These dangerous car seat mistakes can happen to any parent

by Rebecca Bahret
Jun 23, 2016 at 4:11 p.m. ET

Arguably one of the most important things you can do for the safety of your child passenger is use the right car seat, the right way, every time. But car seats can be tricky, and parents don’t always know the best way to keep their kids safely secured. According to one study, as much as three out of four car seats are installed incorrectly.

SheKnows asked Heathyr Kemp, a child passenger safety technician with Car Seats for the Littles, to see what the most common car seat mistakes were, why they can be dangerous and how to fix them.

1 /12: Forward-facing too soon

1/12 :Forward-facing too soon

Why it’s bad: Broken legs — cast it. Broken neck — casket. “A toddler's body is still developing. Their vertebrae are connected via cartilage rather than ossified bone. Those connections make them more vulnerable than older children and adults, and rear-facing offers the protection those connections need to prevent serious injury,” Kemp cautions. Even if your child has to fold or cross their legs while rear-facing, if the seat limits allow it, rear-facing is the safest way for your child to travel. It’s far easier to fix a broken leg than a broken neck.

How to fix it:  “Rear-face to the limits of your convertible seat, and shop wisely for a seat that will allow your child to rear-face as long as possible while those connections mature. You don't need a pricey seat to rear-face longer either. There are budget-friendly options as low as $49 that can accommodate even larger-than-average kids to age 2 and beyond.”

2 /12: Moving to a booster seat too soon

2/12 :Moving to a booster seat too soon

Why it’s bad: Kemp says, “Placing a child in a belt-positioning booster is giving them freedom, and with freedom comes responsibility.” Even if your child meets the height, weight and age minimums for using a booster seat, they might not be mature enough to stay in the proper position at all times.

How to fix it: Keeping your child in a harnessed seat “until they are mature enough to remain seated properly, even on long rides and when sleeping, is necessary for their safety. For most kids, this happens later, around 5 or 6. Like with rear-facing, it's best to max out the limits on your forward-facing harness seat before moving on to the next stage.”

3 /12: Buying a used car seat

3/12 :Buying a used car seat

Why it’s bad: You have no way of knowing if the seat has been cared for according to manufacturer’s specifications and has all required parts — meaning you have no way of knowing if it’s safe.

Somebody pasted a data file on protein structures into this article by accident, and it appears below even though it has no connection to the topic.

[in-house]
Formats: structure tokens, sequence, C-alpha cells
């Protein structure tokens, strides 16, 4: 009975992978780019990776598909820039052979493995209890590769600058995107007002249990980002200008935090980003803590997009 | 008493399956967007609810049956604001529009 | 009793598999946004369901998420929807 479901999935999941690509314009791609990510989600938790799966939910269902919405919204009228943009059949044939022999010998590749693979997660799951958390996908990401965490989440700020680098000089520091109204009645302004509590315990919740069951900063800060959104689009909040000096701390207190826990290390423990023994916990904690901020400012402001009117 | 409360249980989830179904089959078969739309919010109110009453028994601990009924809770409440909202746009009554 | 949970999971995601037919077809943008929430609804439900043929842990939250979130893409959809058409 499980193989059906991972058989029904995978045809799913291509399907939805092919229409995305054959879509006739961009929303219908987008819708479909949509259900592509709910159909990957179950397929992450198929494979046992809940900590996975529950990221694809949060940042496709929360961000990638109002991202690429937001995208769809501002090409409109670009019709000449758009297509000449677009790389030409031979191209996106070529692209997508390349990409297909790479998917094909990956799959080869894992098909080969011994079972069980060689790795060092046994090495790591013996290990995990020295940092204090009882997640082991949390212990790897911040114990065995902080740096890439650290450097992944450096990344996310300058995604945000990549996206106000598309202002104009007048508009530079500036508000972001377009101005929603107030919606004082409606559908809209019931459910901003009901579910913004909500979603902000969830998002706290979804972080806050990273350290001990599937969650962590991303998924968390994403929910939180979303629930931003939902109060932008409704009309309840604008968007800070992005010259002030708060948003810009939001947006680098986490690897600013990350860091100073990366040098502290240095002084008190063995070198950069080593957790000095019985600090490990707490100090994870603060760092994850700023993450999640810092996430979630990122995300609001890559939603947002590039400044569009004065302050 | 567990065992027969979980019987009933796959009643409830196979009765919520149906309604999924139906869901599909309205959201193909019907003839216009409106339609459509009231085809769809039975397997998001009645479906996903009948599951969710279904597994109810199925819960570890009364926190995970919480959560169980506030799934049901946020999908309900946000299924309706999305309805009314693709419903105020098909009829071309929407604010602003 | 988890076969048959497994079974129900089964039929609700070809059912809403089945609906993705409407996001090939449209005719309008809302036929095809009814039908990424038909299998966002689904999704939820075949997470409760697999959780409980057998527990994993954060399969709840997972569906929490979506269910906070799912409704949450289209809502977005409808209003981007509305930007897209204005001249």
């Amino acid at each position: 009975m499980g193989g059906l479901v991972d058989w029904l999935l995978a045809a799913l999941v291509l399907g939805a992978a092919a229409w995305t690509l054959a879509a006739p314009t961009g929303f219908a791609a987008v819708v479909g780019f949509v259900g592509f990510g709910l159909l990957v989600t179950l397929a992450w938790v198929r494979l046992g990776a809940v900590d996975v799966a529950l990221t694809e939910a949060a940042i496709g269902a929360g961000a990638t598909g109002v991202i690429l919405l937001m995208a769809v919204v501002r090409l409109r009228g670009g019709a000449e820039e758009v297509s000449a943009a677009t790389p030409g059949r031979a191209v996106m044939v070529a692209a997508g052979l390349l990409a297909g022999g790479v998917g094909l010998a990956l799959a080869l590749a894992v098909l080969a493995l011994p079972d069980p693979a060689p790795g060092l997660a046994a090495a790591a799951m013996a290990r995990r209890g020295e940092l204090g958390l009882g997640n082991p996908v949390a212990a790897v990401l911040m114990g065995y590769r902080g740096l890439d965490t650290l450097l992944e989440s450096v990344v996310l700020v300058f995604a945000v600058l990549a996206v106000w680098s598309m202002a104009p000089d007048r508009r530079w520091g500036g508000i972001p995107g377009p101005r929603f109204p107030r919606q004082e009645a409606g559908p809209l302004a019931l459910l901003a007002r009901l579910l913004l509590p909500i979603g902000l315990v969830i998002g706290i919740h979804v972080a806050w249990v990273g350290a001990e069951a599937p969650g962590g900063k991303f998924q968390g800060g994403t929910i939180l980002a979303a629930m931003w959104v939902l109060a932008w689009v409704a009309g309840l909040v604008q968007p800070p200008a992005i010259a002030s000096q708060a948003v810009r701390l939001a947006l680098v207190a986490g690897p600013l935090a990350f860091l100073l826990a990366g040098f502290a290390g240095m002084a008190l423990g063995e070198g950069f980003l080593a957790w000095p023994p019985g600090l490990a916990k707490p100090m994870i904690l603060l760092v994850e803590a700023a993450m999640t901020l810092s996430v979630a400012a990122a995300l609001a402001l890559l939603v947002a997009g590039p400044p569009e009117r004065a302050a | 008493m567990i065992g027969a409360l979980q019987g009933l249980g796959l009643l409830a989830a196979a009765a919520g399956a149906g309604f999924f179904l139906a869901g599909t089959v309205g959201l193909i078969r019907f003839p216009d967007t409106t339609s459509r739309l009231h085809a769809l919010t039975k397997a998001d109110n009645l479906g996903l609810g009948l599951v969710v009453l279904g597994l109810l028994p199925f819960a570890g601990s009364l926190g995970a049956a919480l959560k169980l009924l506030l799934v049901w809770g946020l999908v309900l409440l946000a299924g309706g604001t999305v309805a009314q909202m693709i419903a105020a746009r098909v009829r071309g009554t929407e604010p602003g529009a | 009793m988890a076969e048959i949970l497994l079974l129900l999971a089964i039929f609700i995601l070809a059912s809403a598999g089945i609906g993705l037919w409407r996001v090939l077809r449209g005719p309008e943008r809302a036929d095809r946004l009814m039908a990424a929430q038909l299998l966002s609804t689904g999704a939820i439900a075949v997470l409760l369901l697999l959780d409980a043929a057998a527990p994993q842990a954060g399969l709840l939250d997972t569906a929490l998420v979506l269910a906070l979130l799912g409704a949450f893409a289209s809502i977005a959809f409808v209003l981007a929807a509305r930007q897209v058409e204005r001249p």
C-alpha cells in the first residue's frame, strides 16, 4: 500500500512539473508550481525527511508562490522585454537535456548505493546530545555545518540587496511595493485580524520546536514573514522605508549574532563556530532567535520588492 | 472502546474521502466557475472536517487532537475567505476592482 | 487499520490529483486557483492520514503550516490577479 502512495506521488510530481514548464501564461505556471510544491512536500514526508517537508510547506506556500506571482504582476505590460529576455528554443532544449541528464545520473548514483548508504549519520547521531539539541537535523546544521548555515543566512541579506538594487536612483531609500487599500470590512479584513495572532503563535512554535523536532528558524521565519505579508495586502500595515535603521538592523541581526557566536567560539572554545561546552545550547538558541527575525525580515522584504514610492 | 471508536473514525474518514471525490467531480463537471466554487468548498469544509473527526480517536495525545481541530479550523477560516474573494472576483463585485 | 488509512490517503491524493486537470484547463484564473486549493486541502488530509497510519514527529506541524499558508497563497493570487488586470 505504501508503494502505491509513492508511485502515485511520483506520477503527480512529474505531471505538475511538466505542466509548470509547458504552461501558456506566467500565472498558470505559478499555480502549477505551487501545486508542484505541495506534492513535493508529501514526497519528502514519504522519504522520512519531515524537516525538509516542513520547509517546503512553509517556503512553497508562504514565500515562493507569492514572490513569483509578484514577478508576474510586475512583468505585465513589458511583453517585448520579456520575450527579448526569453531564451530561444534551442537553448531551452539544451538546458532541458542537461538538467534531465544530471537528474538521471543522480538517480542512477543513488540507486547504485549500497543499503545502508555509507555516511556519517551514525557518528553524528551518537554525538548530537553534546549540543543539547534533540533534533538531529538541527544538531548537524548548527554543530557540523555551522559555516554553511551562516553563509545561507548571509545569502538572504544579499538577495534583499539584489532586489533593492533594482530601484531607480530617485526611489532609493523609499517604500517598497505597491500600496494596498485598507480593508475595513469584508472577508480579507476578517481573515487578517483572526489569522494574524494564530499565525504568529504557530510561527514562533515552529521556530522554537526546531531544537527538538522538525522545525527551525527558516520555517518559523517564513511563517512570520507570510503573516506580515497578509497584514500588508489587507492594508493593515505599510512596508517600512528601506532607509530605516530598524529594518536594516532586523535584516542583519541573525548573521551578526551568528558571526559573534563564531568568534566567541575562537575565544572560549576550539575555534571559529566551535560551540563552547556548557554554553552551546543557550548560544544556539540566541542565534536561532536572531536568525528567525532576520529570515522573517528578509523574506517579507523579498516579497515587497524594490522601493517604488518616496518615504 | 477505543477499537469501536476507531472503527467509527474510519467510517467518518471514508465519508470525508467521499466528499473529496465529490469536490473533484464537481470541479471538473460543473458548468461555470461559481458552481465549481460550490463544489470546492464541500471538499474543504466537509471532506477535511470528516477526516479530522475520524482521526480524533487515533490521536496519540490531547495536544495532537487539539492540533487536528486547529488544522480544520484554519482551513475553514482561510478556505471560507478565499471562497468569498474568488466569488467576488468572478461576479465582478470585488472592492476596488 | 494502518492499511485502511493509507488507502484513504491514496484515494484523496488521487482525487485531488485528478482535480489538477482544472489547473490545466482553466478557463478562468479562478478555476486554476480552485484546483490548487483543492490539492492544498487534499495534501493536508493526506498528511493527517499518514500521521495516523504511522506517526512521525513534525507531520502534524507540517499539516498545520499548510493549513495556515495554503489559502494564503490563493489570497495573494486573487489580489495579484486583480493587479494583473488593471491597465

How to fix it: Unless you know the prior owner of a used seat extremely well and would put your kid’s life on their word, buy new. The seat could have been in an accident, the straps and harness could have been washed in a washing machine, it could be missing integral parts, it could have been checked as baggage on an airplane — you just have no way of knowing the history of the seat.

4 /12: Ignoring expiration dates

4/12 :Ignoring expiration dates

Why it’s bad: “Car seats [and car seat bases] expire for a variety of reasons. Material life span, regulation changes and continued research and development all factor into expirations. Using an expired seat is illegal in most states and puts your child at risk in a crash. An expired seat no longer has the confidence of its manufacturer; it shouldn't have yours either,” Kemp warns.

How to fix it: Be aware of the expiration date of any car seat or car seat base before use, and refuse to use any that are expired. If there is no expiration date, the date of manufacture can help you figure it out. Most car seats expire six years after date of manufacture.

5 /12: Using LATCH incorrectly

5/12 :Using LATCH incorrectly

Why it’s bad: The LATCH system can make car seat installation easy, but it has its limitations. Many parents use both the LATCH system and the seat belt together, thinking more belts = more safety. This is actually false.

“The majority of seats on the market are designed to be installed with either lower anchors or the vehicle's seat belt. While using both may seem like a good idea, it may have a negative impact on the seat's performance in a crash,” says Kemp. Unless specifically specified by the manufacturer, the seat hasn’t been tested with both restraint systems in use. If both are in use during a crash, stress may be placed on the seat in ways not tested or designed for, potentially causing the seat to fail.